New York (VNA) – Politburo member and head of the Party Central Committee’s
Economic Commission Nguyen Van Binh on December 9 had a working session with
the Permanent Mission of Vietnam to the United Nations (UN) and
representative agencies after attending the Vietnam Executive Leadership
Programme (VELP 2019) at Harvard University in Boston.
Binh, who is also Secretary of the Party Central
Committee, highlighted several important issues that were discussed with US
professors at the VELP 2019 from December 2-6, including the need to develop
a digital economy as well as investment in technology and high-quality human
Vietnam is working towards the goal of 1 million
businesses by 2020, and the target is feasible as the country already has
around 734,000 firms, he said, adding it is crucial to ensure the quality
and scale of enterprises.
He also stressed that scientific and technological
capacity of Vietnamese companies still lags behind the requirements needed
to join the global value chain even though the country is integrating deeply
into the global economy.
Regarding the adjustment to GDP
calculation, Binh said the current calculation method is not a suitable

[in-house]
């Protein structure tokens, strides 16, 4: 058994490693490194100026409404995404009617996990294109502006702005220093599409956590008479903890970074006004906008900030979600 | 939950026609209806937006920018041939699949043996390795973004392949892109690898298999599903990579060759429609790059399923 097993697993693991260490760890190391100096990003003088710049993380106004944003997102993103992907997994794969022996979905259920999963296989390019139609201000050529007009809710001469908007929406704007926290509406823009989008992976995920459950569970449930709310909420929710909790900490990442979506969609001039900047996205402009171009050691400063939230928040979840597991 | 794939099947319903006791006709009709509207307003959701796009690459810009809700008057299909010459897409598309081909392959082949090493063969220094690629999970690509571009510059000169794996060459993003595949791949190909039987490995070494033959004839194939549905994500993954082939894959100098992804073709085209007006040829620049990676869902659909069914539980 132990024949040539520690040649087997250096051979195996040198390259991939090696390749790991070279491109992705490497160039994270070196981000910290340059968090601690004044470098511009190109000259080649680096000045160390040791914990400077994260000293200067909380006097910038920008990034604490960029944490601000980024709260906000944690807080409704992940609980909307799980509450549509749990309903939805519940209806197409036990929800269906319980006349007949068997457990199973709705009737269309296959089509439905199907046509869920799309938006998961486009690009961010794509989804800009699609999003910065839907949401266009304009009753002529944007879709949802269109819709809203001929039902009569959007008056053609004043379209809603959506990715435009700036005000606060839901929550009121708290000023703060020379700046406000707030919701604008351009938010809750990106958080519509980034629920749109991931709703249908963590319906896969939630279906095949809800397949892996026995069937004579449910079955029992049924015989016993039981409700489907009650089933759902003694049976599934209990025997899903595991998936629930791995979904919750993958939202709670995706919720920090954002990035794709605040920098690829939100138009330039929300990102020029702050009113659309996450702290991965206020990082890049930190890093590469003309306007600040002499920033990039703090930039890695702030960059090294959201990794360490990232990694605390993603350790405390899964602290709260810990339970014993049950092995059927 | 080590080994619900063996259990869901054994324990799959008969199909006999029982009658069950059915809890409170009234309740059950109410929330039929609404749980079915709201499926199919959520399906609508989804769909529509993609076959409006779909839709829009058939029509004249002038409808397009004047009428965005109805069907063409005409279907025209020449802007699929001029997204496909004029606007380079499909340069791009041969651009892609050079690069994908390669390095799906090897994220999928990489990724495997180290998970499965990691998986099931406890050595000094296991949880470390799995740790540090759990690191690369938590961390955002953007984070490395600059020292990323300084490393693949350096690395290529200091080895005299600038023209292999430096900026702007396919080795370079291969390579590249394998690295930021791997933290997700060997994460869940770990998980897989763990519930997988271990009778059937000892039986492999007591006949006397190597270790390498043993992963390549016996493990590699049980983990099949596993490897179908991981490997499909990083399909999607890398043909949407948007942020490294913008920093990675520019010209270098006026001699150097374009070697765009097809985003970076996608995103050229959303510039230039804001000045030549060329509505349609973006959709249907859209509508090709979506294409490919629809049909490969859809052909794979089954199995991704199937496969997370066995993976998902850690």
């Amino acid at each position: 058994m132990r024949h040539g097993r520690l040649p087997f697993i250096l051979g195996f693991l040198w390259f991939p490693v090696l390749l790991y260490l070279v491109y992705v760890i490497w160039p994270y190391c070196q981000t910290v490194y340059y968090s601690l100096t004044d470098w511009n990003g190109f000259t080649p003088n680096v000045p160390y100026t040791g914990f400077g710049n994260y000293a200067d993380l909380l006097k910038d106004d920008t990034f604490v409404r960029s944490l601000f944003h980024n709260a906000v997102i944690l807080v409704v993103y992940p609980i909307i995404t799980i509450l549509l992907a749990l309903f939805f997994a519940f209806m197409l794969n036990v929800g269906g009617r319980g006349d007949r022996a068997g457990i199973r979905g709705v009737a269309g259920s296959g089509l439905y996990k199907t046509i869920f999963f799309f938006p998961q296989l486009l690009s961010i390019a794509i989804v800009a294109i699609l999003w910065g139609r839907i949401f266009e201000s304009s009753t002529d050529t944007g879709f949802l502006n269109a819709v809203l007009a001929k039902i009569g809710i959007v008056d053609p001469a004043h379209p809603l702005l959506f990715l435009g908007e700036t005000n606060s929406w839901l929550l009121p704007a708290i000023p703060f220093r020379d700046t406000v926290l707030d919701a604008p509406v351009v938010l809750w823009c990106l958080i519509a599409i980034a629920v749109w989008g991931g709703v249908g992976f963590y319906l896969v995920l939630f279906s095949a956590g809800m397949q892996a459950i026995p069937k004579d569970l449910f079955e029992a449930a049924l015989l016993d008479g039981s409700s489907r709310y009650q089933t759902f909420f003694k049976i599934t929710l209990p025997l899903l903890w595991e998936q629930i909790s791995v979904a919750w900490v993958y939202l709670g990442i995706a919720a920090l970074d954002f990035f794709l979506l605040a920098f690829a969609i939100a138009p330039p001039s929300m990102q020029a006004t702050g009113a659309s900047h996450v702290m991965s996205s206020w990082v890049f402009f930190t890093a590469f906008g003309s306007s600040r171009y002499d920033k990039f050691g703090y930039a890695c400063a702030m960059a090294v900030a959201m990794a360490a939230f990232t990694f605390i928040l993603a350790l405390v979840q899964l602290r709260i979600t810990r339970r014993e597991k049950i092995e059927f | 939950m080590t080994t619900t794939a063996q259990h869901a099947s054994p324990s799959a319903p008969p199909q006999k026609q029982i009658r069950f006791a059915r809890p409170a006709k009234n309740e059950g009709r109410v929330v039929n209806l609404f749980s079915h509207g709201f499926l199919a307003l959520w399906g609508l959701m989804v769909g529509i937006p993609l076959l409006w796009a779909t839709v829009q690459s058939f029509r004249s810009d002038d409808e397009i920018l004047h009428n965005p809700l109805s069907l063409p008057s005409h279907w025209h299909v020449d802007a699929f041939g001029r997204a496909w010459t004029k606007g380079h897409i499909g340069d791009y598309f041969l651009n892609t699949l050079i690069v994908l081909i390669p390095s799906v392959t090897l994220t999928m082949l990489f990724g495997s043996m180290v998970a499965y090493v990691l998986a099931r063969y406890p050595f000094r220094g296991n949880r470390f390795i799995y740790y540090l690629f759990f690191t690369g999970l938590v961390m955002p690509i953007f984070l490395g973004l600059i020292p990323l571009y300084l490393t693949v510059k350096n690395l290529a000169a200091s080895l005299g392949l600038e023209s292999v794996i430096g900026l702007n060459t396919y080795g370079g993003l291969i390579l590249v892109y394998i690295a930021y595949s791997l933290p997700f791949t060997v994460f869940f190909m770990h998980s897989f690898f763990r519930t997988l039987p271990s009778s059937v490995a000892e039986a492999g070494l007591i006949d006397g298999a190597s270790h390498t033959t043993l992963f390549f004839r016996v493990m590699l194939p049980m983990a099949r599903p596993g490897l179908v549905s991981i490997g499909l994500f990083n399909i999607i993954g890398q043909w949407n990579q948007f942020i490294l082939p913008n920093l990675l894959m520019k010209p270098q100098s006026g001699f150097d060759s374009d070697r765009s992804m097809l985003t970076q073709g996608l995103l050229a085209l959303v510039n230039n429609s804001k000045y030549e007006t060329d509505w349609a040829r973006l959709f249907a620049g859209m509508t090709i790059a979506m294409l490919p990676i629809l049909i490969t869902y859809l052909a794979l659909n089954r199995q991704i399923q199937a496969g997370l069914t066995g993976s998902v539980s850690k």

measure of economic growth as it does not reflect value of the underground
Only when the GDP is properly calculated will the
Government be able to understand the true economic scale to outline economic
development roadmaps for five years and ten years as well as adopt suitable
macro-economic management policies, he said.
The Party official described macro-economic
stability as Vietnam’s largest achievement in 2019. However, he said more
efforts should be made to ensure the domestic economy remains resilient to
Besides, the Government should renew management for
the market economy and create favourable conditions for the private sector
to become a driver for the local economy, he said.
Meanwhile, Ambassador Dang Dinh Quy, Head of the
Vietnamese Permanent Mission to the UN, said that meticulous preparations
are underway as Vietnam will assume the role of the UN Security Council (UNSC)
Chair in January 2020.
Quy said that differences among the five UNSC
permanent members, including the US, the UK, France, Russia and China, pose
great challenges for Vietnam in its new position at the world’s largest
He explained that the divide between the permanent
members has meant the UNSC’s legally-binding resolutions have not been
carried out for years, placing a great burden on Vietnam to handle
sophisticated missions which have surged 175 percent compared to the
workload a decade ago./.